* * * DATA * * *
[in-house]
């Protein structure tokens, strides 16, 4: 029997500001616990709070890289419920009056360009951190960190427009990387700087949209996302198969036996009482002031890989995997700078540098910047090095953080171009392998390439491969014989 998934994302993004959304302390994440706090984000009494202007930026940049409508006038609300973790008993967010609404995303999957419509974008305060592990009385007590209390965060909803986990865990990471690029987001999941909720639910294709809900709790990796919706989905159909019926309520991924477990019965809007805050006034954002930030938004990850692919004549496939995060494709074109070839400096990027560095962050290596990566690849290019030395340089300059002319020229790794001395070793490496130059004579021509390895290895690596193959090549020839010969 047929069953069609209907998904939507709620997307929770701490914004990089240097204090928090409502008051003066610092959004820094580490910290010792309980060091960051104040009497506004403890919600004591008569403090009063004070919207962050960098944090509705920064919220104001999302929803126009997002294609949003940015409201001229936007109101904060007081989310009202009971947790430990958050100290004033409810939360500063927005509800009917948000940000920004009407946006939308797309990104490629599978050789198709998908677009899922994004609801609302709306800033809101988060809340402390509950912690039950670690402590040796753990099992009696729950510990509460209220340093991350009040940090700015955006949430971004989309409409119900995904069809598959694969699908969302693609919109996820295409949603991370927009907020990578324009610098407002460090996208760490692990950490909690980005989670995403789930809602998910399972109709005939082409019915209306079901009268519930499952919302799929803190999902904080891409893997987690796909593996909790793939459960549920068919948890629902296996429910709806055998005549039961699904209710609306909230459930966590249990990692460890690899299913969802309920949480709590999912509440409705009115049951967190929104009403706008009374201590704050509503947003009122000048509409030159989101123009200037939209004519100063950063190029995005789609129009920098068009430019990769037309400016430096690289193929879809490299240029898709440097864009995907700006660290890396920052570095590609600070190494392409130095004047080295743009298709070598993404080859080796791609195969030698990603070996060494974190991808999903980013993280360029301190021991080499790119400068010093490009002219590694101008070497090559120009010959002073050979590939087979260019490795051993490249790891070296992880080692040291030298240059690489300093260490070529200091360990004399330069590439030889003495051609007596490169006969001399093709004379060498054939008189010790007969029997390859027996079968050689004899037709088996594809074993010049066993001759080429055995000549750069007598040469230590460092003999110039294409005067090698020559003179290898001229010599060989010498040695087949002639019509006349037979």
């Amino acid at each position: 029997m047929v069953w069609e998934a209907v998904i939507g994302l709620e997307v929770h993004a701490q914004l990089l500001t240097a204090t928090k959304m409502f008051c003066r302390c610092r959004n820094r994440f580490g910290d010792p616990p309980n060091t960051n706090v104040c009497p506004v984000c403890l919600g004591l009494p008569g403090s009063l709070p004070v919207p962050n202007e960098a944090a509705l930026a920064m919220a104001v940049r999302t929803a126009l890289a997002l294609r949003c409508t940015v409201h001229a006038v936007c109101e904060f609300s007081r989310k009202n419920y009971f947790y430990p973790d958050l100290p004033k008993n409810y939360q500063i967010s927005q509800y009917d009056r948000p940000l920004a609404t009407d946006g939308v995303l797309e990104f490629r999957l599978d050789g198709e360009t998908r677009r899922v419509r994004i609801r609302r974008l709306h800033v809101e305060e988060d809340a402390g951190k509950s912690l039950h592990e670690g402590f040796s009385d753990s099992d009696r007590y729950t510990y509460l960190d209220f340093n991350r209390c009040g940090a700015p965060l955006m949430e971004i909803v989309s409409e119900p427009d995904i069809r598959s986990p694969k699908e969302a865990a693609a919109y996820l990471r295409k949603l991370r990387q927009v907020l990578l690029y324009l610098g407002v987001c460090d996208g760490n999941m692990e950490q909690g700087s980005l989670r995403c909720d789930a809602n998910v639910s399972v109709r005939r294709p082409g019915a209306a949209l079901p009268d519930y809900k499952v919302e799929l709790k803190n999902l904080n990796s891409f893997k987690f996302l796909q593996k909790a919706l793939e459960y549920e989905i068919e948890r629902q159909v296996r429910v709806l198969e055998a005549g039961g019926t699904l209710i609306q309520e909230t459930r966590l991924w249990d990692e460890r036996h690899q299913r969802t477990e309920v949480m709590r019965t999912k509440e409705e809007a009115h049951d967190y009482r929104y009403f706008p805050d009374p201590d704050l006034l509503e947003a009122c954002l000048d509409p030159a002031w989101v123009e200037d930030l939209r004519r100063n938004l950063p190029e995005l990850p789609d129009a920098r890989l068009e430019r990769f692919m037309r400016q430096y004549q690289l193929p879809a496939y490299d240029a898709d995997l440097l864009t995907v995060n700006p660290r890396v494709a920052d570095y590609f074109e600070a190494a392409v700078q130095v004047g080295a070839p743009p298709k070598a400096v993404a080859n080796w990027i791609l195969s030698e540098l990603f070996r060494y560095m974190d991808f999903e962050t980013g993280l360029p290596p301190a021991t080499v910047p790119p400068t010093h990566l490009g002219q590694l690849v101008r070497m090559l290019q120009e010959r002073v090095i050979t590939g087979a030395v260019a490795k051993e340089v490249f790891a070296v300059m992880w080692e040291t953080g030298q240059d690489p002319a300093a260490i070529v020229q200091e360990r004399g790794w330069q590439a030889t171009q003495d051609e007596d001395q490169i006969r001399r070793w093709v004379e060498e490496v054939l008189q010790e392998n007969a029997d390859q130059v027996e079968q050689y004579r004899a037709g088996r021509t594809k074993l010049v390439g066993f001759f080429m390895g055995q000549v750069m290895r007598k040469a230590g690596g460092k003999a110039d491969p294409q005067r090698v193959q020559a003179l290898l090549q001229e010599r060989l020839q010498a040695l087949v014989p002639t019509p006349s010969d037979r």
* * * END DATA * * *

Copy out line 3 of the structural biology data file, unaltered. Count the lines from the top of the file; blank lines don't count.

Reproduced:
């Amino acid at each position: 029997m047929v069953w069609e998934a209907v998904i939507g994302l709620e997307v929770h993004a701490q914004l990089l500001t240097a204090t928090k959304m409502f008051c003066r302390c610092r959004n820094r994440f580490g910290d010792p616990p309980n060091t960051n706090v104040c009497p506004v984000c403890l919600g004591l009494p008569g403090s009063l709070p004070v919207p962050n202007e960098a944090a509705l930026a920064m919220a104001v940049r999302t929803a126009l890289a997002l294609r949003c409508t940015v409201h001229a006038v936007c109101e904060f609300s007081r989310k009202n419920y009971f947790y430990p973790d958050l100290p004033k008993n409810y939360q500063i967010s927005q509800y009917d009056r948000p940000l920004a609404t009407d946006g939308v995303l797309e990104f490629r999957l599978d050789g198709e360009t998908r677009r899922v419509r994004i609801r609302r974008l709306h800033v809101e305060e988060d809340a402390g951190k509950s912690l039950h592990e670690g402590f040796s009385d753990s099992d009696r007590y729950t510990y509460l960190d209220f340093n991350r209390c009040g940090a700015p965060l955006m949430e971004i909803v989309s409409e119900p427009d995904i069809r598959s986990p694969k699908e969302a865990a693609a919109y996820l990471r295409k949603l991370r990387q927009v907020l990578l690029y324009l610098g407002v987001c460090d996208g760490n999941m692990e950490q909690g700087s980005l989670r995403c909720d789930a809602n998910v639910s399972v109709r005939r294709p082409g019915a209306a949209l079901p009268d519930y809900k499952v919302e799929l709790k803190n999902l904080n990796s891409f893997k987690f996302l796909q593996k909790a919706l793939e459960y549920e989905i068919e948890r629902q159909v296996r429910v709806l198969e055998a005549g039961g019926t699904l209710i609306q309520e909230t459930r966590l991924w249990d990692e460890r036996h690899q299913r969802t477990e309920v949480m709590r019965t999912k509440e409705e809007a009115h049951d967190y009482r929104y009403f706008p805050d009374p201590d704050l006034l509503e947003a009122c954002l000048d509409p030159a002031w989101v123009e200037d930030l939209r004519r100063n938004l950063p190029e995005l990850p789609d129009a920098r890989l068009e430019r990769f692919m037309r400016q430096y004549q690289l193929p879809a496939y490299d240029a898709d995997l440097l864009t995907v995060n700006p660290r890396v494709a920052d570095y590609f074109e600070a190494a392409v700078q130095v004047g080295a070839p743009p298709k070598a400096v993404a080859n080796w990027i791609l195969s030698e540098l990603f070996r060494y560095m974190d991808f999903e962050t980013g993280l360029p290596p301190a021991t080499v910047p790119p400068t010093h990566l490009g002219q590694l690849v101008r070497m090559l290019q120009e010959r002073v090095i050979t590939g087979a030395v260019a490795k051993e340089v490249f790891a070296v300059m992880w080692e040291t953080g030298q240059d690489p002319a300093a260490i070529v020229q200091e360990r004399g790794w330069q590439a030889t171009q003495d051609e007596d001395q490169i006969r001399r070793w093709v004379e060498e490496v054939l008189q010790e392998n007969a029997d390859q130059v027996e079968q050689y004579r004899a037709g088996r021509t594809k074993l010049v390439g066993f001759f080429m390895g055995q000549v750069m290895r007598k040469a230590g690596g460092k003999a110039d491969p294409q005067r090698v193959q020559a003179l290898l090549q001229e010599r060989l020839q010498a040695l087949v014989p002639t019509p006349s010969d037979r």